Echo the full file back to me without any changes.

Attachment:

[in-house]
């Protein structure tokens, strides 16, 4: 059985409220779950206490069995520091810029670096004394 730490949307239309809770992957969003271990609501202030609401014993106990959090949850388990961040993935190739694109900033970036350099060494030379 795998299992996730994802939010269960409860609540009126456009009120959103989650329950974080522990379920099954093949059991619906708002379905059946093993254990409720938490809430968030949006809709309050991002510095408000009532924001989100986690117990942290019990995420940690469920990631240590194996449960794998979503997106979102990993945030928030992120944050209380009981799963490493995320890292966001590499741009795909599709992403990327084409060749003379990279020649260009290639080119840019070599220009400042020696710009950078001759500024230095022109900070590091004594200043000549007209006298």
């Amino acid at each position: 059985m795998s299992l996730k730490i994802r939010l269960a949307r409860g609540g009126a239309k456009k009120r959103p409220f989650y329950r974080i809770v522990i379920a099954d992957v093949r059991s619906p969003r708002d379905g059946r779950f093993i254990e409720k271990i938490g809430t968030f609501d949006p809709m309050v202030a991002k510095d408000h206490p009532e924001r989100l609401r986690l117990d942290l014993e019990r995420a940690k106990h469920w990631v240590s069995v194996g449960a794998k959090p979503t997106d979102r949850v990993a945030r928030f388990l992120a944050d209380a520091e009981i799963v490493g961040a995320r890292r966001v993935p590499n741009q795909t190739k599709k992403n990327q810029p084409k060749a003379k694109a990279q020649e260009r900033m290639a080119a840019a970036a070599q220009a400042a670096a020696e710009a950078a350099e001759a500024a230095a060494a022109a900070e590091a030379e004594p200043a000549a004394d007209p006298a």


[in-house]
């Protein structure tokens, strides 16, 4: 059985409220779950206490069995520091810029670096004394 730490949307239309809770992957969003271990609501202030609401014993106990959090949850388990961040993935190739694109900033970036350099060494030379 795998299992996730994802939010269960409860609540009126456009009120959103989650329950974080522990379920099954093949059991619906708002379905059946093993254990409720938490809430968030949006809709309050991002510095408000009532924001989100986690117990942290019990995420940690469920990631240590194996449960794998979503997106979102990993945030928030992120944050209380009981799963490493995320890292966001590499741009795909599709992403990327084409060749003379990279020649260009290639080119840019070599220009400042020696710009950078001759500024230095022109900070590091004594200043000549007209006298």
């Amino acid at each position: 059985m795998s299992l996730k730490i994802r939010l269960a949307r409860g609540g009126a239309k456009k009120r959103p409220f989650y329950r974080i809770v522990i379920a099954d992957v093949r059991s619906p969003r708002d379905g059946r779950f093993i254990e409720k271990i938490g809430t968030f609501d949006p809709m309050v202030a991002k510095d408000h206490p009532e924001r989100l609401r986690l117990d942290l014993e019990r995420a940690k106990h469920w990631v240590s069995v194996g449960a794998k959090p979503t997106d979102r949850v990993a945030r928030f388990l992120a944050d209380a520091e009981i799963v490493g961040a995320r890292r966001v993935p590499n741009q795909t190739k599709k992403n990327q810029p084409k060749a003379k694109a990279q020649e260009r900033m290639a080119a840019a970036a070599q220009a400042a670096a020696e710009a950078a350099e001759a500024a230095a060494a022109a900070e590091a030379e004594p200043a000549a004394d007209p006298a």